Blue Mountains artist Ellie Sutton has a distinctive style. She layers acrylic or oil paints and inks in multiple colours on a large canvas, followed by a solid colour. Then she uses various tools to cut meandering parallel ribbons that reveal the layers underneath.

“I’ve always been a spiritual person, and I think there’s a lot more to the world than we can comprehend. The lines represent our interconnectedness with each other – our past ancestors, our shared life experiences. It’s like there’s one consciousness.”

Her style is reminiscent of Japanese Zen gardens with sand or gravel meticulously raked in patterns. But where those careful lines disappear at the whim of a breeze, Sutton’s work has permanence. In 2023, the new artist was named overall winner and abstract category winner in the Bluethumb Art Prize. Bluethumb is the biggest online art market in Australia, selling work by 20,000 emerging and established artists.

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“I wasn’t hopeful when I entered, and being chosen was such a wow moment. It was surreal. I think if we have flashbacks at the end of our lives, one of mine would be when I learned I’d made finalist.”

Her Katoomba studio is cosy. Oversized canvases and acrylic sheets are propped on milk crates, each work at a different stage of production. Until recently she’d created her enormous works – some nearly two metres tall – at home.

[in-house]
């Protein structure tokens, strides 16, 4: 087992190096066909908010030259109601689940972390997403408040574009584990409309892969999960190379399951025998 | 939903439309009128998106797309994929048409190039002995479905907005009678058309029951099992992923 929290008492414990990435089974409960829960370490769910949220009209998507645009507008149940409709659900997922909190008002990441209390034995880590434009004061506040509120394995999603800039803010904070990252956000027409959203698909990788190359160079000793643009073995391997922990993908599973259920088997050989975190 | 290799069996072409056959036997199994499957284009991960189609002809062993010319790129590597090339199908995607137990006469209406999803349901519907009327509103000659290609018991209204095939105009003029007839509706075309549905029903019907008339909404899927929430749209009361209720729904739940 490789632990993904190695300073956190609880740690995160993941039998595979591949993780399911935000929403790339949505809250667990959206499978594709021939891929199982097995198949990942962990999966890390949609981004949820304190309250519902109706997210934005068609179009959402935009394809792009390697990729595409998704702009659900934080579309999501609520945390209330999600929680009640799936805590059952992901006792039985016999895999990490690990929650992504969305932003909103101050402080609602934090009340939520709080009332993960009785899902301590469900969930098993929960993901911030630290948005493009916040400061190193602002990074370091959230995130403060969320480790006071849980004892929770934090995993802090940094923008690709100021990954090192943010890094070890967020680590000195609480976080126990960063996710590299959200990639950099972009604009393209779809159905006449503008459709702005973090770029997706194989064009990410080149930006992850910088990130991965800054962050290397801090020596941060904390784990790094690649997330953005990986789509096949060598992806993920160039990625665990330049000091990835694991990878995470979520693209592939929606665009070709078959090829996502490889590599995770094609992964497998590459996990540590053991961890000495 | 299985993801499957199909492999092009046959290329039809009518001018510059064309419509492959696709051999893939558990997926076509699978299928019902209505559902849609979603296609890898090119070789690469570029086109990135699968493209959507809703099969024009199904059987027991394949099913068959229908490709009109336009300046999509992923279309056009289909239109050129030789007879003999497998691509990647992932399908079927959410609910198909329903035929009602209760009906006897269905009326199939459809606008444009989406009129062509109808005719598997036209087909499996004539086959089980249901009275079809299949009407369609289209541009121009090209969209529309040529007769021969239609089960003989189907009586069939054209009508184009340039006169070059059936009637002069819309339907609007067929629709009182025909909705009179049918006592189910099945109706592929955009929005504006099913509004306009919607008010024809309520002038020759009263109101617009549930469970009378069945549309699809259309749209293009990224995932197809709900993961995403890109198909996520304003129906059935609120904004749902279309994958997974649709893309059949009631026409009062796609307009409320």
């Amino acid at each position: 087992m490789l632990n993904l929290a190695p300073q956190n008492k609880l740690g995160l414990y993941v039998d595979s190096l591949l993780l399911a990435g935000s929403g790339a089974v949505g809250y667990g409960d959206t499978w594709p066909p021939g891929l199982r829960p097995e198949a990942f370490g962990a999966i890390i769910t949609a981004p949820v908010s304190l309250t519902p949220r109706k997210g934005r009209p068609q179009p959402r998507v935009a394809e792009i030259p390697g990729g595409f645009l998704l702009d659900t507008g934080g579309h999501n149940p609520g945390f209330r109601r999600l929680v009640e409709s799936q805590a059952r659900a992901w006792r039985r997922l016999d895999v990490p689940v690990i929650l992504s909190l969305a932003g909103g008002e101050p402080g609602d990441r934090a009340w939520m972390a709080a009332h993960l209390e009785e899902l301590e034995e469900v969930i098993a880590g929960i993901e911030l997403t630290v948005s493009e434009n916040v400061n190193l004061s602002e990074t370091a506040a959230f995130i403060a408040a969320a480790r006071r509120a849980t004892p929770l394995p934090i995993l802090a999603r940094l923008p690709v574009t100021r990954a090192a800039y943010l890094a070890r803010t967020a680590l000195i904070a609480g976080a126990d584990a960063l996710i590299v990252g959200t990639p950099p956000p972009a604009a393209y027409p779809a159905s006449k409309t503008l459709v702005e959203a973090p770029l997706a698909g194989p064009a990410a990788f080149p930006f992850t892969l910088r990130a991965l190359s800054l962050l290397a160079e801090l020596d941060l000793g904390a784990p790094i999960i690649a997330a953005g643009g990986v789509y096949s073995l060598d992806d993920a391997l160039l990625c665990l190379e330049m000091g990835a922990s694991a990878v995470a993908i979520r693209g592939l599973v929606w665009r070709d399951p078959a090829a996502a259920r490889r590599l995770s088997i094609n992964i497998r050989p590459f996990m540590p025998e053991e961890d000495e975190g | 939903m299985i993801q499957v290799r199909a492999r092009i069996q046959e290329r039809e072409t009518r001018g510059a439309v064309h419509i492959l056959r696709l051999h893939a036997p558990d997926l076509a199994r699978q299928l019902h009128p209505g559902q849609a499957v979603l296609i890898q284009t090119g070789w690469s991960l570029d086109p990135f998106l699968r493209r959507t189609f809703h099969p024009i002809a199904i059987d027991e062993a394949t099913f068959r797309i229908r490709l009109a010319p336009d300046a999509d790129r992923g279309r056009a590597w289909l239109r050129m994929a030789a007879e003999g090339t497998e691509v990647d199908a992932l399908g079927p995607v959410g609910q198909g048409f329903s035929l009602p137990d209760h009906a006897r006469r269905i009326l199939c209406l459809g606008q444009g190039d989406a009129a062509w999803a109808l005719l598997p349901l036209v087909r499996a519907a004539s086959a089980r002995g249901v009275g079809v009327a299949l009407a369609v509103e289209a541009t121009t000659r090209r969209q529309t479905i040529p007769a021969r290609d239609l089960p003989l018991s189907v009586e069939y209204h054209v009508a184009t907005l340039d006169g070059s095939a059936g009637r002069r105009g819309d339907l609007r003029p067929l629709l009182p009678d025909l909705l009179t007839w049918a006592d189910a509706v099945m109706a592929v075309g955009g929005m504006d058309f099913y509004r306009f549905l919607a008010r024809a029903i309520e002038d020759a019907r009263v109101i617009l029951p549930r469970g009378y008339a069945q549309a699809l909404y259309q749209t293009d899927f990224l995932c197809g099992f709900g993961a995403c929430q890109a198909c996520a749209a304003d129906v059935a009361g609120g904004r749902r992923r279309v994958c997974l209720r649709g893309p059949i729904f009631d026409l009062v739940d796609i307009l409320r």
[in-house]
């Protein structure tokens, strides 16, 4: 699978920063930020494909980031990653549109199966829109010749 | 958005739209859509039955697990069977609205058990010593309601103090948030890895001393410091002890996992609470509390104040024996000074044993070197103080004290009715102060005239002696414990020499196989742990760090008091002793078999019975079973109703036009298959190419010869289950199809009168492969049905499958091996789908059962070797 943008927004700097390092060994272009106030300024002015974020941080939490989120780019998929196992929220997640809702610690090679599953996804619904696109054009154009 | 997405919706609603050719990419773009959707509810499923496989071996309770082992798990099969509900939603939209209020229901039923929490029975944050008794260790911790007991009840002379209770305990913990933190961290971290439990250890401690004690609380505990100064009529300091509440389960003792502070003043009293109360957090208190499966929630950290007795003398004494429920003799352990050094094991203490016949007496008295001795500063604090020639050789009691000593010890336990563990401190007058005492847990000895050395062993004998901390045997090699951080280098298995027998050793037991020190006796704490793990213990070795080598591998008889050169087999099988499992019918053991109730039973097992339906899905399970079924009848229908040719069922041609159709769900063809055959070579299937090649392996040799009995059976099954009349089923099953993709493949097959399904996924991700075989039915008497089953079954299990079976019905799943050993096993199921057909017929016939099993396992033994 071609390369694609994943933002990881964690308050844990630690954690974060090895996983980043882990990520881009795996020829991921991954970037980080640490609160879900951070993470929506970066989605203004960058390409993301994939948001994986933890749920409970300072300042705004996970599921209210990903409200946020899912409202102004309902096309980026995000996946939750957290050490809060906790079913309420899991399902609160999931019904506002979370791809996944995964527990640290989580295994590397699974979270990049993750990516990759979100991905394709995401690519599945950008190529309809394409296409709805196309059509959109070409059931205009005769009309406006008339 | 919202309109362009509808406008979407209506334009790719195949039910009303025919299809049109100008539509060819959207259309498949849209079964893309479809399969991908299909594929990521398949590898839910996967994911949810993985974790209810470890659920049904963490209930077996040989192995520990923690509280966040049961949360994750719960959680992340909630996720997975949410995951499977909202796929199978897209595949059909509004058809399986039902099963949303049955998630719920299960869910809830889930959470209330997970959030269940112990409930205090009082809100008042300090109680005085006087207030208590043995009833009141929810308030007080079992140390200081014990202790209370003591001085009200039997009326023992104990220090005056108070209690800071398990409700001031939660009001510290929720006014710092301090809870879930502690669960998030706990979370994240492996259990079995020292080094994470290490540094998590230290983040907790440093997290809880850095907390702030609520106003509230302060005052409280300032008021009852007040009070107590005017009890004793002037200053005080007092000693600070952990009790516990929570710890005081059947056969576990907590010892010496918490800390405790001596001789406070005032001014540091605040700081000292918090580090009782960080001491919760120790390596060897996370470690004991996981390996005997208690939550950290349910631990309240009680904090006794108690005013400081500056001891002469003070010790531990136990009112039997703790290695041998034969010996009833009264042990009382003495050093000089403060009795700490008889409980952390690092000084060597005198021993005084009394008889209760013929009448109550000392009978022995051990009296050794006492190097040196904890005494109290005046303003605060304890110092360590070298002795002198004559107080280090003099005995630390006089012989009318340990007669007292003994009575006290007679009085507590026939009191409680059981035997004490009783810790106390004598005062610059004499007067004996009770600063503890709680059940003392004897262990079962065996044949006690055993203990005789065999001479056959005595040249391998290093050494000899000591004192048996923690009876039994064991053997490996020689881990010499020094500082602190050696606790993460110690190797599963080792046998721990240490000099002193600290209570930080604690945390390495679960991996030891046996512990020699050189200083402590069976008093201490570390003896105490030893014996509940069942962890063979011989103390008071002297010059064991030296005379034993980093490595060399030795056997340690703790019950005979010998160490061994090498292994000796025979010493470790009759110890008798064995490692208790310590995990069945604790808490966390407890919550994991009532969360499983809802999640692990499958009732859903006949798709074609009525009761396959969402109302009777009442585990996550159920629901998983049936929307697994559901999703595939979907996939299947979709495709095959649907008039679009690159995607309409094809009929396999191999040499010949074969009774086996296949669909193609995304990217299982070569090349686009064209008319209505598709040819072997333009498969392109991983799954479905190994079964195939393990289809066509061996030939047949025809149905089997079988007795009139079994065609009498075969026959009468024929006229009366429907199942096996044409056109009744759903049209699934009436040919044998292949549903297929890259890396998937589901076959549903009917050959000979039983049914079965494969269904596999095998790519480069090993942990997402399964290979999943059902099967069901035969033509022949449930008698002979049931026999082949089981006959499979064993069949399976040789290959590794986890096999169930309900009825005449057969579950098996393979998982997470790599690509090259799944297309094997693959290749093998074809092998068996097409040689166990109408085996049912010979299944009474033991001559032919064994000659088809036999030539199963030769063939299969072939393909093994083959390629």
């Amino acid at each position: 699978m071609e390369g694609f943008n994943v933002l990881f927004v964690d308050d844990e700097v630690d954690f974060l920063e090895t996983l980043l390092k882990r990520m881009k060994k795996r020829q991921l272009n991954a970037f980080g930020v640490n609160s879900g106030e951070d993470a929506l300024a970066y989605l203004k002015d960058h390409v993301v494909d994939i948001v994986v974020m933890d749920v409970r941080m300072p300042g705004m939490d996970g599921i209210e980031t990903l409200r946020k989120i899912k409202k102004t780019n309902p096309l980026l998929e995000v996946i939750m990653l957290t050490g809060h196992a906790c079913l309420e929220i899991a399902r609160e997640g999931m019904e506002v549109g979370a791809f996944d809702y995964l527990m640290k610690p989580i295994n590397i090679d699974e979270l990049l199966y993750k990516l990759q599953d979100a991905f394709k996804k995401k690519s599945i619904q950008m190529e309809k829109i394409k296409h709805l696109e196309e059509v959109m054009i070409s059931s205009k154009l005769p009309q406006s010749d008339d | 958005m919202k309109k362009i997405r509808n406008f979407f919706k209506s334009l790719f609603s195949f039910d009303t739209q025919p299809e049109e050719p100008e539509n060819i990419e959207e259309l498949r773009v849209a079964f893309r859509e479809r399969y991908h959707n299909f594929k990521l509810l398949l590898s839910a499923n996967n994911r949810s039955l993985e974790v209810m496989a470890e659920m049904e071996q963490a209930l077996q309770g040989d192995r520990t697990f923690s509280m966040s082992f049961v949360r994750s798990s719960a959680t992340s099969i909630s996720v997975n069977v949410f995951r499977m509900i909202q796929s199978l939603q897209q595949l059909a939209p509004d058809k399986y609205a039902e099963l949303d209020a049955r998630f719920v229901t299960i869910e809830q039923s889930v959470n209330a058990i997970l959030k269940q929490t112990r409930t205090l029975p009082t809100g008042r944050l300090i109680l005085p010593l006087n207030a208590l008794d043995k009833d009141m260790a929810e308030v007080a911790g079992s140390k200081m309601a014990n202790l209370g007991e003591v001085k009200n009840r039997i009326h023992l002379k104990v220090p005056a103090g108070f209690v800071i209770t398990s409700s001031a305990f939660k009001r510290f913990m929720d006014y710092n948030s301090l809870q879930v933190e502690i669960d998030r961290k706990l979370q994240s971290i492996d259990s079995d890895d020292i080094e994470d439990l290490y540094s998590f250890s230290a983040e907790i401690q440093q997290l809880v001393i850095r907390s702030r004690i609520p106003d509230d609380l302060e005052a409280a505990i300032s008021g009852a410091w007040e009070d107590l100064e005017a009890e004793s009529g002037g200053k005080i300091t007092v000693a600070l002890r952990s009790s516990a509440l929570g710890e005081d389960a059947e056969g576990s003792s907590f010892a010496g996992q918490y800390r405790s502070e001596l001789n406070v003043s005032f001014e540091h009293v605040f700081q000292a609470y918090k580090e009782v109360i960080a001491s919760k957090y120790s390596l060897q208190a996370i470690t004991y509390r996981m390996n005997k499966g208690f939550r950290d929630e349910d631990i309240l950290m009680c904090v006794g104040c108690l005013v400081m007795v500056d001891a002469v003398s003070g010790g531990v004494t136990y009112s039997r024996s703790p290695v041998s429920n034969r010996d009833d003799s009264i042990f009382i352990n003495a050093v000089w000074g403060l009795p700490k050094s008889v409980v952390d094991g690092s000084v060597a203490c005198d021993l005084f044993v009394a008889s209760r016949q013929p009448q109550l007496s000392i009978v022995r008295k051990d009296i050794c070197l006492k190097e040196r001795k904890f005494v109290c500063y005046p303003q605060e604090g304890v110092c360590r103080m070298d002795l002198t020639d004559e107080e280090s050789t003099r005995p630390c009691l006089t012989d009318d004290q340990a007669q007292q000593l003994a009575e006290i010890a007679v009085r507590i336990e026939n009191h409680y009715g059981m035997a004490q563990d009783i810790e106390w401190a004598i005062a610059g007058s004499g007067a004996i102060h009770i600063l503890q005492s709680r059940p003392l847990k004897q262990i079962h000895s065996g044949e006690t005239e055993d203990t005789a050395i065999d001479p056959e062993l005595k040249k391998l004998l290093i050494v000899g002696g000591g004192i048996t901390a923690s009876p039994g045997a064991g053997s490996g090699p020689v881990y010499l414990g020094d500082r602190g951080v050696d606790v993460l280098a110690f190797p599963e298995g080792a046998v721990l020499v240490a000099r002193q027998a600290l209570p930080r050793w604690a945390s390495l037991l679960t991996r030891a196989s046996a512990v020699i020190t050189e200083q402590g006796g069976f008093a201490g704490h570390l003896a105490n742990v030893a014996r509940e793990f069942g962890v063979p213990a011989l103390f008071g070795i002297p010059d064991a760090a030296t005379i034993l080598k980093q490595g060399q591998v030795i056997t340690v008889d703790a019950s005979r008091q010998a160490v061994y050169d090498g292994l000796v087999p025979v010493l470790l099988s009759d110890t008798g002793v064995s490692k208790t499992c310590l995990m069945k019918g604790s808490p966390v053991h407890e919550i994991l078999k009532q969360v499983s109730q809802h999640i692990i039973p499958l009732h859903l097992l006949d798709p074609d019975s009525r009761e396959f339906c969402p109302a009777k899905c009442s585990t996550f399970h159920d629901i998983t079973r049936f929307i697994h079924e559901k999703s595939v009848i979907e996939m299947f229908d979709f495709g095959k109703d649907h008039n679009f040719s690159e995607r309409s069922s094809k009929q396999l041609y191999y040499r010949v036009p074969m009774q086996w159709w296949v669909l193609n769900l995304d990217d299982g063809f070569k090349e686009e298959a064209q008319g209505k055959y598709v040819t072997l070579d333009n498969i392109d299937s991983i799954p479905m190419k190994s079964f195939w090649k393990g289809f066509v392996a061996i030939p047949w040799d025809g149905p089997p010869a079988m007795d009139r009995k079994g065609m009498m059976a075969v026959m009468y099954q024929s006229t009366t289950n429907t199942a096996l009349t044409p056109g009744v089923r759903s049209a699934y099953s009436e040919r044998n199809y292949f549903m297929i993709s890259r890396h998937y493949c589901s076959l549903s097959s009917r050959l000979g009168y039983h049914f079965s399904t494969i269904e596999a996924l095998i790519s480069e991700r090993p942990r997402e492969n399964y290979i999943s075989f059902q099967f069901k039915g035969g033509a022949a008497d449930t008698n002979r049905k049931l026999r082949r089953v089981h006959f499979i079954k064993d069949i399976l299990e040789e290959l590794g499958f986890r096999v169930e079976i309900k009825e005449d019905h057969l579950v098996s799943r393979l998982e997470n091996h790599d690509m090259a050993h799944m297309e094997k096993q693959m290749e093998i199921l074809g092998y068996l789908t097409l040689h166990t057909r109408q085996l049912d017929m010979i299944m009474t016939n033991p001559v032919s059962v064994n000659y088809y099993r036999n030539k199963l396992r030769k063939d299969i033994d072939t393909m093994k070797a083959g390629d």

“Anywhere I could paint, I was painting,” she tells Broadsheet. “I’d have big pieces in the middle of the kitchen – people couldn’t access the bench. It spilled out all over my house. I’d work lying down on the floor, or if a work was too large [for me] to reach the centre, I’d work on it standing up, turning the canvas around as I painted.”

Though Sutton is young she’s recently spent a lot of time thinking about the end of her life. In 2022 she began to have mysterious, debilitating symptoms. “I started getting neuropathy, muscle loss, three or four seizures a day. I lost 25 per cent of my body weight. I now have chronic fatigue, liver disease and one of my legs doesn’t work properly.”

Doctors eventually traced her symptoms back to her Covid vaccination, but it was a long road to get a diagnosis. “I experienced a lot of medical gaslighting, and my quality of life was non-existent. As a mother, it’s profound to ask yourself, ‘Should I go overseas to seek medically assisted euthanasia?’. I felt so out of control.”

When Sutton got sick, she was at the top of her game, working a corporate job, living in Sydney. The pace of city life put pressure on her condition; she needed to slow down, so she and her partner and her two teenage daughters packed up and moved to Katoomba. For the first time since high school she started to paint. Ten months later, she was accepting the Bluethumb prize. It gave Sutton the freedom to immerse herself in her art.

“When I first got sick, things were really bad, but then I started to do my art practice and I realised that was the silver lining. In any other circumstance I never would have taken the risk. It’s difficult, but I’m so grateful for this life. I’m happiest when I have a creative outlet. It fills up my heart.

“I think anyone can be an artist. There’s such a huge spectrum of what art is and each piece is an expression of the individual creator. For me I knew I had to develop a unique style to be recognised. With every new piece I was honing my skills. I’ve heard artists say you should run with one thing and take it absolutely as far as you can.”

@ellie_sutton_artist
bluethumb.com.au

Read more in our Studio Visit series.